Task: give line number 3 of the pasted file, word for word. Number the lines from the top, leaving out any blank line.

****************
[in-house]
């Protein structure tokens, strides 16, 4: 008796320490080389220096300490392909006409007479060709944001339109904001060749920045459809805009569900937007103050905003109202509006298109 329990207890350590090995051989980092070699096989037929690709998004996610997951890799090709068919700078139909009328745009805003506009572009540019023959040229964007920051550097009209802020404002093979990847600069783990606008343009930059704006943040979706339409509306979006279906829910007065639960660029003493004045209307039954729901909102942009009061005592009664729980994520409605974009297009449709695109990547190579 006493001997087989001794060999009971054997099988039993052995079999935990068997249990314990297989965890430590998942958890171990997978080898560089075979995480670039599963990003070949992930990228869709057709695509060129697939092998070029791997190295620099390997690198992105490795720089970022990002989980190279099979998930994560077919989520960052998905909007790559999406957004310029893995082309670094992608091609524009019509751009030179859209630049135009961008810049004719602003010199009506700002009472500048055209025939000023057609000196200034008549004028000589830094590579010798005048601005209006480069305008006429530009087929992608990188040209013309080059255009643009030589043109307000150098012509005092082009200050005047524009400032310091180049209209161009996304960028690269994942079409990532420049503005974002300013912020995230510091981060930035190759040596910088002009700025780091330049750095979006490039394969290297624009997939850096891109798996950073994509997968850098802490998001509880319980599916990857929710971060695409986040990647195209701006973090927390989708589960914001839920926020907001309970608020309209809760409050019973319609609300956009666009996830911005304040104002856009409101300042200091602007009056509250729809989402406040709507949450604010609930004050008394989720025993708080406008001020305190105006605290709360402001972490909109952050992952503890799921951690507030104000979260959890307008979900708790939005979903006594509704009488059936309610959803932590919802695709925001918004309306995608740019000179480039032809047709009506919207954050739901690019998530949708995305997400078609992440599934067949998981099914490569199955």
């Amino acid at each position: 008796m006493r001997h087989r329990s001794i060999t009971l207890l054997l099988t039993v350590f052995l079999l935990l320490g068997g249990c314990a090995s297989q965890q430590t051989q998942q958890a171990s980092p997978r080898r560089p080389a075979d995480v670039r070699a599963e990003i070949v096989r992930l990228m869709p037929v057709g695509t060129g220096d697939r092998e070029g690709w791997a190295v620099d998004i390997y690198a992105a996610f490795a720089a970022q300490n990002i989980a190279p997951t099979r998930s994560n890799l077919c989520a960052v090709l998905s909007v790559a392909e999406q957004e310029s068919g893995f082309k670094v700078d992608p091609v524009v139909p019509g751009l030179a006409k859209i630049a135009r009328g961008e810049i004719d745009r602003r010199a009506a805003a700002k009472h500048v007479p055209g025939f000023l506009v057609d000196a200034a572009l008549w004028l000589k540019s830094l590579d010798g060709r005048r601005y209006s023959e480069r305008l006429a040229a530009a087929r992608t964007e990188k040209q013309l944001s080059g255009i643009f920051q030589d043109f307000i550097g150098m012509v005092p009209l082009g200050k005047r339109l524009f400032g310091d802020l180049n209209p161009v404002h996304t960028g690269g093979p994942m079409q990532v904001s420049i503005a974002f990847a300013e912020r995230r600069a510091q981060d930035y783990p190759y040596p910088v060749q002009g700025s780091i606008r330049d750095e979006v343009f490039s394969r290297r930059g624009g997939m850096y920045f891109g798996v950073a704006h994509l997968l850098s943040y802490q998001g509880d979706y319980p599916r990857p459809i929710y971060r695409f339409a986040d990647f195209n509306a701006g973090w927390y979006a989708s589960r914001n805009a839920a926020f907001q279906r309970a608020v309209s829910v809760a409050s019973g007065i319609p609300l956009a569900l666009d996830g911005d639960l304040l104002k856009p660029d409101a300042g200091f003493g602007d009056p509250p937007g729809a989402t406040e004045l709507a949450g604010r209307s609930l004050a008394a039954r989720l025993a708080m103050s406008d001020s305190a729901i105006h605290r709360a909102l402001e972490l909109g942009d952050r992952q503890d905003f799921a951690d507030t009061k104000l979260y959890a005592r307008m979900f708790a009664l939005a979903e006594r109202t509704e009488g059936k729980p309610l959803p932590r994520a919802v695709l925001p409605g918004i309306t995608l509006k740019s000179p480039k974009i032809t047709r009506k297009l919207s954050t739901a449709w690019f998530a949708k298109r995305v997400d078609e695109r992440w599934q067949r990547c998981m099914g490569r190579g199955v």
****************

């Amino acid at each position: 008796m006493r001997h087989r329990s001794i060999t009971l207890l054997l099988t039993v350590f052995l079999l935990l320490g068997g249990c314990a090995s297989q965890q430590t051989q998942q958890a171990s980092p997978r080898r560089p080389a075979d995480v670039r070699a599963e990003i070949v096989r992930l990228m869709p037929v057709g695509t060129g220096d697939r092998e070029g690709w791997a190295v620099d998004i390997y690198a992105a996610f490795a720089a970022q300490n990002i989980a190279p997951t099979r998930s994560n890799l077919c989520a960052v090709l998905s909007v790559a392909e999406q957004e310029s068919g893995f082309k670094v700078d992608p091609v524009v139909p019509g751009l030179a006409k859209i630049a135009r009328g961008e810049i004719d745009r602003r010199a009506a805003a700002k009472h500048v007479p055209g025939f000023l506009v057609d000196a200034a572009l008549w004028l000589k540019s830094l590579d010798g060709r005048r601005y209006s023959e480069r305008l006429a040229a530009a087929r992608t964007e990188k040209q013309l944001s080059g255009i643009f920051q030589d043109f307000i550097g150098m012509v005092p009209l082009g200050k005047r339109l524009f400032g310091d802020l180049n209209p161009v404002h996304t960028g690269g093979p994942m079409q990532v904001s420049i503005a974002f990847a300013e912020r995230r600069a510091q981060d930035y783990p190759y040596p910088v060749q002009g700025s780091i606008r330049d750095e979006v343009f490039s394969r290297r930059g624009g997939m850096y920045f891109g798996v950073a704006h994509l997968l850098s943040y802490q998001g509880d979706y319980p599916r990857p459809i929710y971060r695409f339409a986040d990647f195209n509306a701006g973090w927390y979006a989708s589960r914001n805009a839920a926020f907001q279906r309970a608020v309209s829910v809760a409050s019973g007065i319609p609300l956009a569900l666009d996830g911005d639960l304040l104002k856009p660029d409101a300042g200091f003493g602007d009056p509250p937007g729809a989402t406040e004045l709507a949450g604010r209307s609930l004050a008394a039954r989720l025993a708080m103050s406008d001020s305190a729901i105006h605290r709360a909102l402001e972490l909109g942009d952050r992952q503890d905003f799921a951690d507030t009061k104000l979260y959890a005592r307008m979900f708790a009664l939005a979903e006594r109202t509704e009488g059936k729980p309610l959803p932590r994520a919802v695709l925001p409605g918004i309306t995608l509006k740019s000179p480039k974009i032809t047709r009506k297009l919207s954050t739901a449709w690019f998530a949708k298109r995305v997400d078609e695109r992440w599934q067949r990547c998981m099914g490569r190579g199955v």